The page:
Three Ways to Address Nursing Home Expenses

With a Colorado Springs and Denver CO nursing home now costing over $70,000 annually, we discuss three ways families are handling the catastrophic costs of long term care for their loved ones.

1. Family Resources

Nearly 50% of nursing home residents pay nursing home expenses from their own savings. After they ‘spend down’ their resources, many seniors become eligible for Medicaid, the state-run, need-based program.

2. Medicaid

Medicaid usually enters the lives of the elderly when it comes to paying for long term care. For longer nursing home stays, once personal resources are exhausted, the resident becomes eligible for Medicaid to pay nursing home expenses. Eligibility varies by state, and Medicaid only pays for nursing home care provided in a facility certified by the government to provide service to Medicaid recipients.

3. Long Term Care Insurance

Long term care insurance is a private insurance policy. It is often expensive and many don’t realize that they should have a long term care policy, mistakenly believing that Medicare, the federal program that provides health care to those 65 and older, will pay for the costs. In 2008, Colorado launched its Long Term Care Partnership Program, which is an alliance between the private insurance industry and the state government to help Colorado residents plan for future long-term needs without depleting all of their assets to pay for care. It is designed to encourage and reward Colorado residents for planning ahead for future long term care needs, while saving the state run Medicaid program money.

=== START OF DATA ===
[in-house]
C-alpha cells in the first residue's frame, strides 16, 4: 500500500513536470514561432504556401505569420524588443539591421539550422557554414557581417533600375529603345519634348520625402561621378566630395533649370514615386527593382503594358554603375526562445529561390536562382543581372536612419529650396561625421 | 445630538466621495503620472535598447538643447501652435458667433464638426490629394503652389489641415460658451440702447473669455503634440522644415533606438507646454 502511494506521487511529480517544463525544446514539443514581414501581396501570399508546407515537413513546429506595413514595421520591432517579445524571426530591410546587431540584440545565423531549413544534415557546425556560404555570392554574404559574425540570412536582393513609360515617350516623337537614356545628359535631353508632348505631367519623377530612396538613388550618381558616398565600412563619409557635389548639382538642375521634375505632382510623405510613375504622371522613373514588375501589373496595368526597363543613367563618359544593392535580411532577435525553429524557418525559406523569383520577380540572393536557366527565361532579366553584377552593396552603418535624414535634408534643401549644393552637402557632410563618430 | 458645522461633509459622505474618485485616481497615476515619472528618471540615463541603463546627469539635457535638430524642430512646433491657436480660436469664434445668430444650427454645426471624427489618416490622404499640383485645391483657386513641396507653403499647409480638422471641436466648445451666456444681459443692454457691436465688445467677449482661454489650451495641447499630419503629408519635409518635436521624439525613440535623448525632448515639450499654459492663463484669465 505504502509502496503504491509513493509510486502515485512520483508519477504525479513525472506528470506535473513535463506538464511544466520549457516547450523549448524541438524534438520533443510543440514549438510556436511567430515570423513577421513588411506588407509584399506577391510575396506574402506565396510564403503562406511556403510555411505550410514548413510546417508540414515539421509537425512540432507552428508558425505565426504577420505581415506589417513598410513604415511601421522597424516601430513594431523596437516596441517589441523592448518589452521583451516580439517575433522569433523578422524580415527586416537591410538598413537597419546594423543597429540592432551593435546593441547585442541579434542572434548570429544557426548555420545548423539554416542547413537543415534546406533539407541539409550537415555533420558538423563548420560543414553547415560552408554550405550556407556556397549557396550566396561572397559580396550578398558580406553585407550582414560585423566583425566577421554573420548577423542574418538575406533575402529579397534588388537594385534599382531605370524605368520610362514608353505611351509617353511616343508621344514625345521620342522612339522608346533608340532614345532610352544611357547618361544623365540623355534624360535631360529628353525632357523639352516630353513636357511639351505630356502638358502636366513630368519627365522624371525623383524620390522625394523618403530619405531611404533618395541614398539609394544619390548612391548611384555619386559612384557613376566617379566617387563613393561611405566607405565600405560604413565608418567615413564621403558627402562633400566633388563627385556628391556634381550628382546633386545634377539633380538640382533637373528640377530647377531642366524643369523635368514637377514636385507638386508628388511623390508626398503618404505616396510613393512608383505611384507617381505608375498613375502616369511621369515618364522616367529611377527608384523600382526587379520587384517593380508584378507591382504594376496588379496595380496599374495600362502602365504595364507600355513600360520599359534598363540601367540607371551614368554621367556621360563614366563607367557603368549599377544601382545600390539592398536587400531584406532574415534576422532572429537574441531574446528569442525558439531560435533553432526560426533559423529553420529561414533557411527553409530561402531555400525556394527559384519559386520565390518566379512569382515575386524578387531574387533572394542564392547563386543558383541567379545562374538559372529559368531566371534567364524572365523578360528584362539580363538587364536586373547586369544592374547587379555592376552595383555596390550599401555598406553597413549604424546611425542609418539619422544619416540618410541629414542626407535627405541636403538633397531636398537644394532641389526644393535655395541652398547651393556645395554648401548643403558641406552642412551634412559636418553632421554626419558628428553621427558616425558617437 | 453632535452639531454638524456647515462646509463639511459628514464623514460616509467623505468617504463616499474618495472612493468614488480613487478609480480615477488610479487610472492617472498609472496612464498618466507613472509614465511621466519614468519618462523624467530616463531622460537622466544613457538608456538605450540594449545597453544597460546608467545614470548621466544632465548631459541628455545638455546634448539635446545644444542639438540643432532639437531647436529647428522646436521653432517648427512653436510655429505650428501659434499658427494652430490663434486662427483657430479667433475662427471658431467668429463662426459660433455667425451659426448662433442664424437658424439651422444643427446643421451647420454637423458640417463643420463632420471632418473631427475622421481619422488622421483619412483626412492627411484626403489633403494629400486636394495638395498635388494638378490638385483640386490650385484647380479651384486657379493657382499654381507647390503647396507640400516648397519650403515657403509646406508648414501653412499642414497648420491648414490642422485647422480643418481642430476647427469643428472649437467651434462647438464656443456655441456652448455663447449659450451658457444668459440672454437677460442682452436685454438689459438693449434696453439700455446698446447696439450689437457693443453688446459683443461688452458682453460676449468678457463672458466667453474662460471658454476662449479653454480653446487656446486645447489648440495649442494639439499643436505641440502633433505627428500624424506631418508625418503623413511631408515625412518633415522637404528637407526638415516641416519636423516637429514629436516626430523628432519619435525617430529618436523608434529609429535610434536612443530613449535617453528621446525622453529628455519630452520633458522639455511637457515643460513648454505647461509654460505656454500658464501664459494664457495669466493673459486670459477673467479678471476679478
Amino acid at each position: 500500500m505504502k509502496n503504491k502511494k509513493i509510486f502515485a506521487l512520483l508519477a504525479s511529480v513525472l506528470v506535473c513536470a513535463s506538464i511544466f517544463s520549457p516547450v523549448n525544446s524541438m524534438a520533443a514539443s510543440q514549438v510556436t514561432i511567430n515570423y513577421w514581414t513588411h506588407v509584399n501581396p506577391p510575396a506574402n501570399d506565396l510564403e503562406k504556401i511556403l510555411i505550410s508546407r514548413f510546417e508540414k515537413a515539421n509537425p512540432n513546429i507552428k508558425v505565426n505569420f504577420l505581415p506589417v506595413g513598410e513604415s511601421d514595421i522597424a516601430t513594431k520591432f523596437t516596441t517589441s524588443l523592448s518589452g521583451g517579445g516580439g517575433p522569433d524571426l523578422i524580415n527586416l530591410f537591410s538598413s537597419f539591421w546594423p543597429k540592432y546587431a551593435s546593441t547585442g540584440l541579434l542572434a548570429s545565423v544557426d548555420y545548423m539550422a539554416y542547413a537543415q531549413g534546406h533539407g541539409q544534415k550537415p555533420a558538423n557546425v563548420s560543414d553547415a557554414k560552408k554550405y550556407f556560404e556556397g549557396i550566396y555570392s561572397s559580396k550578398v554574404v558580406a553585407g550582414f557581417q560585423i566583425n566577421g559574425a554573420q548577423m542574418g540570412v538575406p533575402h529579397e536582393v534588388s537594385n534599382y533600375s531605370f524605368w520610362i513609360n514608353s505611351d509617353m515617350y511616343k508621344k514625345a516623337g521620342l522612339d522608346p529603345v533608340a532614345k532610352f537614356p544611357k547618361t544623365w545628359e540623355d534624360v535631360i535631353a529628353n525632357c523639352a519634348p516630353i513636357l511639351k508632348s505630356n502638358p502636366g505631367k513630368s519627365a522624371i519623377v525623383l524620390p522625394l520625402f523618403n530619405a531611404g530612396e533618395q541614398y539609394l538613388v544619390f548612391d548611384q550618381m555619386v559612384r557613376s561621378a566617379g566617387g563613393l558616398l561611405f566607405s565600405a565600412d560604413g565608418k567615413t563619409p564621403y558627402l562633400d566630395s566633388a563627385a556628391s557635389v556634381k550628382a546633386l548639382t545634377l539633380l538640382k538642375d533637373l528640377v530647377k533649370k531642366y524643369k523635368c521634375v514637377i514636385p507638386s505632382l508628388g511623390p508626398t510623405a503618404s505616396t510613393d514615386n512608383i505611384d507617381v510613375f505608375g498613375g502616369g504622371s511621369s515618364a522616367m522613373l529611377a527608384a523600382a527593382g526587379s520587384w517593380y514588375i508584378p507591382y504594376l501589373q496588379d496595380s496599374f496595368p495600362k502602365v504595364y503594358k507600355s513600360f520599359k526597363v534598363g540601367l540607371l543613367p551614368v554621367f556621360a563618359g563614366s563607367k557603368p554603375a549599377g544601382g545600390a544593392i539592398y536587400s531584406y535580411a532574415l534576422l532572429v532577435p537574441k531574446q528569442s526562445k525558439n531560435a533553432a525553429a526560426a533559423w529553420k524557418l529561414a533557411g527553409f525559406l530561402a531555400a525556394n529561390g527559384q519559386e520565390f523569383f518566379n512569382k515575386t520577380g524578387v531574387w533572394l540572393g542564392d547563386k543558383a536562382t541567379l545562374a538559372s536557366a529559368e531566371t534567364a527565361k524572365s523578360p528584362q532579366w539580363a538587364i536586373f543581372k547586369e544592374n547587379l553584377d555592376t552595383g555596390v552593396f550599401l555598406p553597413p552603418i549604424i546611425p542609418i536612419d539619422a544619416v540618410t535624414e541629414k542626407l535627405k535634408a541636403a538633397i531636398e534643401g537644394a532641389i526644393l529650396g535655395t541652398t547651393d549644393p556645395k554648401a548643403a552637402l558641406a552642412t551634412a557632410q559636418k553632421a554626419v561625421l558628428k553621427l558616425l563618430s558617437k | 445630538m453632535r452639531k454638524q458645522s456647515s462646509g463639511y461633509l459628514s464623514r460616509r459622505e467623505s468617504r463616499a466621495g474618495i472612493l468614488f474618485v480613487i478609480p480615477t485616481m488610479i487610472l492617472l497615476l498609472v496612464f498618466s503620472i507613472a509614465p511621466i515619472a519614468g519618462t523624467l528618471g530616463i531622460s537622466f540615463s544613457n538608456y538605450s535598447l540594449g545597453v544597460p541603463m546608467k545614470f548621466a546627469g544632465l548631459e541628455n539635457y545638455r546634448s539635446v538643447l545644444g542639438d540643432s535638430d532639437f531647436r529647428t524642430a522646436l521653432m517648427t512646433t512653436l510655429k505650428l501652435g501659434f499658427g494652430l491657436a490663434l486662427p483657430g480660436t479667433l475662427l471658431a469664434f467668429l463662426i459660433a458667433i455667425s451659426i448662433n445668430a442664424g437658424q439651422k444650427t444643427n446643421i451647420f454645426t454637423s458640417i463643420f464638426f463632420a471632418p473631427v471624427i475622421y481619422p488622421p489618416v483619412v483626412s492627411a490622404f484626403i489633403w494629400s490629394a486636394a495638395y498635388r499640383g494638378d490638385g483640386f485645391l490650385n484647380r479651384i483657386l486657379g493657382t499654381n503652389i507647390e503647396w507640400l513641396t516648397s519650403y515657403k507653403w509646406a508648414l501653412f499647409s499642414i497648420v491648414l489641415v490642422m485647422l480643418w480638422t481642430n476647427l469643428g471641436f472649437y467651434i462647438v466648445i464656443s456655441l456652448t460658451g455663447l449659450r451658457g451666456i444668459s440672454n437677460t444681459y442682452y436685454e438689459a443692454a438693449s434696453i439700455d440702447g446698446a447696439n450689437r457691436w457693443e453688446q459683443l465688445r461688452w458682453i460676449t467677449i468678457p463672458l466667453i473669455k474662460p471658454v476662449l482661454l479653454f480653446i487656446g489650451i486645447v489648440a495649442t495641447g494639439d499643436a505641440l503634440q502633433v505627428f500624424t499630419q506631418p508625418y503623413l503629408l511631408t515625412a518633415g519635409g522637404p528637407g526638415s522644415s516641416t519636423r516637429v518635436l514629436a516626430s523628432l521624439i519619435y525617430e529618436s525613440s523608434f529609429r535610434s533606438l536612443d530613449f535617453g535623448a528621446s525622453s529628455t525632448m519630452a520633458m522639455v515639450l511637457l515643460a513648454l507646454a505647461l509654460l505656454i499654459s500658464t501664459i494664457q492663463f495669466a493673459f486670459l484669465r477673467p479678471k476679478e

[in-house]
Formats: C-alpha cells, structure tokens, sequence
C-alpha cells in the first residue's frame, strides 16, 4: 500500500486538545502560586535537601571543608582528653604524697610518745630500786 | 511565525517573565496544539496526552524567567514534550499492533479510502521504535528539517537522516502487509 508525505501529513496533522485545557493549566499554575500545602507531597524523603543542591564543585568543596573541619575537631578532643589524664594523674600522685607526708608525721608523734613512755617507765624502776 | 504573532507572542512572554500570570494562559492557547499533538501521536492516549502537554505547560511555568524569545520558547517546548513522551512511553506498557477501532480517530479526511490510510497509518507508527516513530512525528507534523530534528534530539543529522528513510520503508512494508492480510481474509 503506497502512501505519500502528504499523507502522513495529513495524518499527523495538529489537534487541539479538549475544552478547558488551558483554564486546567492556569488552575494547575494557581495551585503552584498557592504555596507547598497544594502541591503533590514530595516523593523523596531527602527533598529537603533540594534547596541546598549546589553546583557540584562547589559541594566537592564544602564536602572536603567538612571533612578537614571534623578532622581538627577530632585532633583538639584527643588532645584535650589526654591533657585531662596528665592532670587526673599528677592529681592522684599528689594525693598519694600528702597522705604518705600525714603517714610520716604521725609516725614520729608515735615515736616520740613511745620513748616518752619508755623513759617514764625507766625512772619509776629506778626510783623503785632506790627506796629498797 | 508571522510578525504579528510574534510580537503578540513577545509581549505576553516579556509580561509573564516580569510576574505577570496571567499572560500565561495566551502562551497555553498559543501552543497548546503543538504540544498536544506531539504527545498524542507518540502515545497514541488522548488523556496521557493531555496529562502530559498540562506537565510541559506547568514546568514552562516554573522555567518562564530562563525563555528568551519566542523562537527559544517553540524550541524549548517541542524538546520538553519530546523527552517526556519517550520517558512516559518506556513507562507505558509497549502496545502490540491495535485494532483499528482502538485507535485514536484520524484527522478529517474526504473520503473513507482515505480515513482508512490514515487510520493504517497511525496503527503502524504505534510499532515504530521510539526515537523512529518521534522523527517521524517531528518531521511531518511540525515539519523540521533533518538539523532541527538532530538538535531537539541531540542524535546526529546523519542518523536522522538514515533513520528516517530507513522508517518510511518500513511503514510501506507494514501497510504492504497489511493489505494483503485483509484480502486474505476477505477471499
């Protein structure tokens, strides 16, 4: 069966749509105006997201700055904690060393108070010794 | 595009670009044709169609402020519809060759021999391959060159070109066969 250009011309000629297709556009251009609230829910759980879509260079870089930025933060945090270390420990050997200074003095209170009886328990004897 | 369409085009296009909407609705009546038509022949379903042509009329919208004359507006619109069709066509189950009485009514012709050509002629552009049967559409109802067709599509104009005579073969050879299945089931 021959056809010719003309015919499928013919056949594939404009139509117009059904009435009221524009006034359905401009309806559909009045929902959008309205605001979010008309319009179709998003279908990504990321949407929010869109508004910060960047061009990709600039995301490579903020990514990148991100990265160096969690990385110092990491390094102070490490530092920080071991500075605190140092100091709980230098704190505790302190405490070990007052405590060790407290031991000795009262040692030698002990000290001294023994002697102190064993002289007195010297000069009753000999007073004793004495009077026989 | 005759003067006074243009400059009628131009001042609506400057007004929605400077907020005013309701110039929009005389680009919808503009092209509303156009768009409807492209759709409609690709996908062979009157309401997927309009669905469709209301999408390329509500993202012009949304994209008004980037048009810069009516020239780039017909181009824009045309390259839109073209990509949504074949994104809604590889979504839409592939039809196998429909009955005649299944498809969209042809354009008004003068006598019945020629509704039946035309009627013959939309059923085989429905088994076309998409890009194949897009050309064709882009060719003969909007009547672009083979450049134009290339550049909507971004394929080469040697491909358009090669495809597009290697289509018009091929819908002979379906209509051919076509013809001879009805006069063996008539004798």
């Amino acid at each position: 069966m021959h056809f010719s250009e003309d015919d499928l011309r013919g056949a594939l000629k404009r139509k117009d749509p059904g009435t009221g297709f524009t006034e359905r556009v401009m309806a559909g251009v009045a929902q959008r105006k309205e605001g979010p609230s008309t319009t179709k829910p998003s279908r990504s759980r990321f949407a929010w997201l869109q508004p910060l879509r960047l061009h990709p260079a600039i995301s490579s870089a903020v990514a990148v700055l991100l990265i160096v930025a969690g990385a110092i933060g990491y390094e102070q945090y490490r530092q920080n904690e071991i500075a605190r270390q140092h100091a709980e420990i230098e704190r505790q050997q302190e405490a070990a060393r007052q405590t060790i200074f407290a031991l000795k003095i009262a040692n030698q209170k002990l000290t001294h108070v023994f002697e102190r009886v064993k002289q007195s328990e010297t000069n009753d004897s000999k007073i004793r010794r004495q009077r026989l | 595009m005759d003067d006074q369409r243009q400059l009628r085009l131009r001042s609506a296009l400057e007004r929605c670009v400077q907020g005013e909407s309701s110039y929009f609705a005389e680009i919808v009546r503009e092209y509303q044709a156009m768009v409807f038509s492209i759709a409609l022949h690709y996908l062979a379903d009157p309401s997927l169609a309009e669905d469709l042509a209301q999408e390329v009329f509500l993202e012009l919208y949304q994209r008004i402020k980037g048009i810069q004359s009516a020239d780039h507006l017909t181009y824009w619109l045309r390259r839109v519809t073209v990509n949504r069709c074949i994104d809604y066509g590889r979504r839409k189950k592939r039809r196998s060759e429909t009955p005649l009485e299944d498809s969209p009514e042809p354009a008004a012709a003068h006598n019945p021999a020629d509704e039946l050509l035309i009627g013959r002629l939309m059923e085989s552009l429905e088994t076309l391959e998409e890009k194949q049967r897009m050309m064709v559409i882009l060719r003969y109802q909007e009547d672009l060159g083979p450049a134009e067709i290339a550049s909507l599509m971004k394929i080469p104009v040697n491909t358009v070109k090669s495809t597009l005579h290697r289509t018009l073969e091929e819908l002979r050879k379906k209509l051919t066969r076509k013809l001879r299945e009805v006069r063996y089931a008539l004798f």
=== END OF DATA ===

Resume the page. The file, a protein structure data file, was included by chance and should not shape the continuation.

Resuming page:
Long term care needs should be addressed when discussing estate planning needs. Working with an estate planning attorney to plan for nursing home expensesin Colorado Springs and Denver CO before it becomes a necessity allows you more options in addressing long term care.

Author Bio

Catherine Hammond is the CEO and founder of Hammond Law Group, a Colorado-based estate planning law firm she founded in 2005. With a strong focus on protecting families from the legal consequences of disability and death, she creates comprehensive estate plans that minimize taxes, costs, and government interference.

A native of Denver, Catherine completed her undergraduate studies at Coe College in Iowa, and her Juris Doctorate from the University of Denver College of Law in 1993, concentrating on estate planning, tax, and mediation. Catherine is a member of various professional organizations, including WealthCounsel, ElderCounsel, the National Academy of Elder Law Attorneys, the Colorado Springs Estate Planning Council, and the Purposeful Planning Institute. Beyond her legal expertise, Catherine provides transformational coaching to support clients and their families through life transitions.

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